The Parliament Secretariat, which supports the speaker of Parliament, is looking to introduce a facial recognition attendance tracking system for MPs to replace the current manual tracking approach.
Right now, the attendance of MPs in Parliament sittings are recorded in the official minutes such as the official reports and votes and proceedings. Also, a staff of the Secretariat will have to be present in the chamber to record to the attendance of MPs as they enter the chamber at the beginning of a sitting. Once the attendance is recorded, no further notes are made to list, for example, if an MP leaves the chamber during the sitting.
According to a tender document on the government procurement site GeBIZ, the new facial recognition system will include software and hardware that will enable Parliament to keep track of how many MPs are present during any sitting in realtime as well as which MPs are present.
“During any sitting day, an MP will not be required to attend throughout as not all issues will concern him/her. As such, attendance needs to be tracked throughout the entire sitting and not just at the beginning or end of sitting day,” the tender document noted.
Apparently, the system will also allow the public to look up the attendance of MPs in any sitting based on the date and time.
So really, this isn’t a simple project.
This raises the question of why a new system is even required. Has the current system failed in recording the actual attendance of MPs during Parliament sittings for the past 50 odd years?
This system would make sense if MPs are required to be present for more than 50% of a sitting as that would almost impossible to track manually under the current approach. However, given that an MP now only needs to be in Parliament for more than five minutes for their attendance to be counted, what is the point of this facial recognition system?
It’s unclear if the Parliament has any intention of providing a detailed breakdown to the public on how much time an MP has been present in parliament, given the detailed systems and process requirements specified in the tender.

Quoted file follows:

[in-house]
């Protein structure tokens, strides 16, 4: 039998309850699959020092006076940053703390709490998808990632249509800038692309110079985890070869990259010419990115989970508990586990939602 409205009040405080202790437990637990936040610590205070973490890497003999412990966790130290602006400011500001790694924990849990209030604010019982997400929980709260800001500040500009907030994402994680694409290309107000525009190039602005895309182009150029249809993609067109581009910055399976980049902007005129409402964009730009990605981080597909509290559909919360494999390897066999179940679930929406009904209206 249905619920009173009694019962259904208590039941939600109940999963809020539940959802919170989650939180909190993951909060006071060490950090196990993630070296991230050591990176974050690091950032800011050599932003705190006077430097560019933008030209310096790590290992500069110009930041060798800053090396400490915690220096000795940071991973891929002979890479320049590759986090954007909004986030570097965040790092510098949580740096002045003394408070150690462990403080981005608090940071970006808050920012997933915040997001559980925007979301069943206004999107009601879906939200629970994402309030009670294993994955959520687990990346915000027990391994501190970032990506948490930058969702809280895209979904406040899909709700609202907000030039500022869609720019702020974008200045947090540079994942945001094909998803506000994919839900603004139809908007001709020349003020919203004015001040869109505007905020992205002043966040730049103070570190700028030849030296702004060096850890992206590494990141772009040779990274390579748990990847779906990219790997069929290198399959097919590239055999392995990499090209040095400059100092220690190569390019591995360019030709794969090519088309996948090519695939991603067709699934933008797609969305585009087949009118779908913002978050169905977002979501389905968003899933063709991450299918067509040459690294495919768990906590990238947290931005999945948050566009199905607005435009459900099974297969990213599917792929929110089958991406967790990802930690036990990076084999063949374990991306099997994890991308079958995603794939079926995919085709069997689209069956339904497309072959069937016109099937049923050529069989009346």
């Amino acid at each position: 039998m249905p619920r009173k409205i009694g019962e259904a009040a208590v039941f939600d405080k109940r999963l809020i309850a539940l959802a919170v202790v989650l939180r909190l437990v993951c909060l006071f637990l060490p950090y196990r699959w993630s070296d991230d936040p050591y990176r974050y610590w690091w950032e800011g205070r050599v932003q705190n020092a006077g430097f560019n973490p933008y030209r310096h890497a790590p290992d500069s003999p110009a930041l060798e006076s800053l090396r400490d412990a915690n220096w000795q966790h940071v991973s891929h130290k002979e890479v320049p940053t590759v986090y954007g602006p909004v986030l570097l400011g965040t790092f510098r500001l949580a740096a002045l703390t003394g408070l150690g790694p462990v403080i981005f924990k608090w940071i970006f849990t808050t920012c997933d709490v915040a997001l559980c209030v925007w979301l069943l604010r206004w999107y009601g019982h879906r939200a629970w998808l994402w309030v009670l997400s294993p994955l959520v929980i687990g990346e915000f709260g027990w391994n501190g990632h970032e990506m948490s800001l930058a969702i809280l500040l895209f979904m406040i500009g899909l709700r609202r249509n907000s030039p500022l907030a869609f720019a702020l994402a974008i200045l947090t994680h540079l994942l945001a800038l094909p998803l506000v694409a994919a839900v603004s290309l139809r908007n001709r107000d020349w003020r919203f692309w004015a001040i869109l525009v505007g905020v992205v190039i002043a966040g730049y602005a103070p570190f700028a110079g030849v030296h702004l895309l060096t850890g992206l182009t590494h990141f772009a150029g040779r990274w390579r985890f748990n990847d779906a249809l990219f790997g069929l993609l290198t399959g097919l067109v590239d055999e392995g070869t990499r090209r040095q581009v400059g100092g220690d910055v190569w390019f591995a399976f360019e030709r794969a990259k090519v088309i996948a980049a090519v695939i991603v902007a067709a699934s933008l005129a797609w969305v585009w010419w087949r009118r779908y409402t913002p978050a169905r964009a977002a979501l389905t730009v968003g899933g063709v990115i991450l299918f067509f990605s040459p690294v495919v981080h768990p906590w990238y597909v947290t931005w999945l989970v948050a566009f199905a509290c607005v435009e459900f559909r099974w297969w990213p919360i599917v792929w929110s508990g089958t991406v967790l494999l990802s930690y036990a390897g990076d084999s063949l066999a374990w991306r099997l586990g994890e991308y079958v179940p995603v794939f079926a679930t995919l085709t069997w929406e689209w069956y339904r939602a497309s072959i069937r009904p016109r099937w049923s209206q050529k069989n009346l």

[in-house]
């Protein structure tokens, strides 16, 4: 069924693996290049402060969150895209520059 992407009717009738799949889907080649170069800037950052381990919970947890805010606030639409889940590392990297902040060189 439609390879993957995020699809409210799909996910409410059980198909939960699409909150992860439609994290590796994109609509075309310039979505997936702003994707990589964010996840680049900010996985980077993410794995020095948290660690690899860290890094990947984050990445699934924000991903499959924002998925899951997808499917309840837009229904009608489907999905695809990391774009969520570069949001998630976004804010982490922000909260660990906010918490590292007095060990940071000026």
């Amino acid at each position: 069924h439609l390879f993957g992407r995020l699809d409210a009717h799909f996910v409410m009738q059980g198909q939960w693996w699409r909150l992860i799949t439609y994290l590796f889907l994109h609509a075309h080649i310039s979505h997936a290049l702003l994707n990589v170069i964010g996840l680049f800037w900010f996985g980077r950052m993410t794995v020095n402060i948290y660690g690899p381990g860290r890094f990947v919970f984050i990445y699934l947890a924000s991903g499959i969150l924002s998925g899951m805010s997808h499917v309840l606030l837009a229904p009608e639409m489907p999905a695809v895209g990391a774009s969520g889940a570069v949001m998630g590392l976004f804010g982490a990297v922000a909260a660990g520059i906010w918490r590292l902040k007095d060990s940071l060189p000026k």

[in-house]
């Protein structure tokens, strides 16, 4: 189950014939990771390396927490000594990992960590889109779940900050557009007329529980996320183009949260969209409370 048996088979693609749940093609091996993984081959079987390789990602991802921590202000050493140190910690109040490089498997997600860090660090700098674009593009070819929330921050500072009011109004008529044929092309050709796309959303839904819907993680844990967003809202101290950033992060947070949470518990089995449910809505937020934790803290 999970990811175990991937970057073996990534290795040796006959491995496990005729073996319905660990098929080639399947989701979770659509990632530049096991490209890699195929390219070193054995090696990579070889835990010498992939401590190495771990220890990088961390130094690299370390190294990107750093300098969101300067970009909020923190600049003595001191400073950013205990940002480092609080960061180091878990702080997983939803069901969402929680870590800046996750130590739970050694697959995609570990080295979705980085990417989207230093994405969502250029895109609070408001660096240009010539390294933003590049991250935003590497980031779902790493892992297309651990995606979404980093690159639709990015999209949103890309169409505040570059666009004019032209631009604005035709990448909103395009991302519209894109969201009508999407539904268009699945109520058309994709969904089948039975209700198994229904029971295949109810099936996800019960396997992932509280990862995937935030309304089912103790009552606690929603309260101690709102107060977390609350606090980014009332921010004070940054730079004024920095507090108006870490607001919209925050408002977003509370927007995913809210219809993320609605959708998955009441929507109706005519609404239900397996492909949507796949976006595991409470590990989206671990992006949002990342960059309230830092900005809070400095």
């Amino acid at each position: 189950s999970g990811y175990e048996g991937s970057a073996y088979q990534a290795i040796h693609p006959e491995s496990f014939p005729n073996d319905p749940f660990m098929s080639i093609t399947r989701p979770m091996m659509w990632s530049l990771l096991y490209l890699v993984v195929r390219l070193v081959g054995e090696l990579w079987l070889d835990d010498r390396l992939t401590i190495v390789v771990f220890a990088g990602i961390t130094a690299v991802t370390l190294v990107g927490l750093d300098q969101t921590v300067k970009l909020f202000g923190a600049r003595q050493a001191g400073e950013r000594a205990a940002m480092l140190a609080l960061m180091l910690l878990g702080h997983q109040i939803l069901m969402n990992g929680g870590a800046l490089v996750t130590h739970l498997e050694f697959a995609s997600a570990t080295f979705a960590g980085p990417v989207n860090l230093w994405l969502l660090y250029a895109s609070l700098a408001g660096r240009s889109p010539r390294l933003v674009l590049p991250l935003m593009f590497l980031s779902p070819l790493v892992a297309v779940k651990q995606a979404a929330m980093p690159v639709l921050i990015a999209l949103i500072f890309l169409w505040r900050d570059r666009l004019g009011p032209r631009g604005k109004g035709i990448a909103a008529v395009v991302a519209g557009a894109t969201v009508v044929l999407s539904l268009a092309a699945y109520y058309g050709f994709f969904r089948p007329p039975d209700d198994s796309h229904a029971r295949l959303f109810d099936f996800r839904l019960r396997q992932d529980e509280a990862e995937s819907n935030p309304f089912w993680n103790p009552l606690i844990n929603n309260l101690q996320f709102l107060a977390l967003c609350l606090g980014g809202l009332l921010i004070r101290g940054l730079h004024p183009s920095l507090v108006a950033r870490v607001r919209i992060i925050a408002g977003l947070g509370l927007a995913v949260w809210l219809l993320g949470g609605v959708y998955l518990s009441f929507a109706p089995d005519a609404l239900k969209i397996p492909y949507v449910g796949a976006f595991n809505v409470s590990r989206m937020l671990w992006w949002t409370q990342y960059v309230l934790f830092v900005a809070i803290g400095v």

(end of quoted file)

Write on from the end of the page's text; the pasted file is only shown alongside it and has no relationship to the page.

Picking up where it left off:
According to the requirements listed in the tender, the new system should be able to generate reports on the numbers of MPs present, names, attendance records, as well as when and how many times an MP has been absent in any given period.
So with the implementation of this new system, will the parliament reports go into more detail in terms of MP attendance? Or is this an attempt to fix the opposition again and counter the general public opinion that PAP MPs tend to be absent for parliament sessions.
If the parliament intends to start initiatives under the banner of being a ‘SMART NATION’, it should first provide live-streaming of its parliament sessions. This can easily be implemented with minimal effort as it’s something the mainstream media has already been doing for years.
Of course, there could be many reasons why live-streaming Parliament sessions might not be an attractive solution. In a previous TOC article (2017), we posited that live-streaming a parliament session hasn’t been implemented before because it would expose the poor attendance records of MPs, reveal poor debating skills of ministers, and show how opposition MPs are often prevented from replying to a statement or accusation.
Also, the 13th Parliament has sat for 144 sessions since January 2016. That’s about 29 sessions a year. In those sessions, there are only 101 MPs to be monitored including 89 MPs, 2 NCMPs, and 9 NMPs.
So again, what is the point of a facial recognition attendance tracking system?
Unless the records are to be publicly available, this initiative benefits the incumbent’s party whip who will be able to have a clear record on the 82 MPs in the party and discipline any MPs who have a poor attendance record.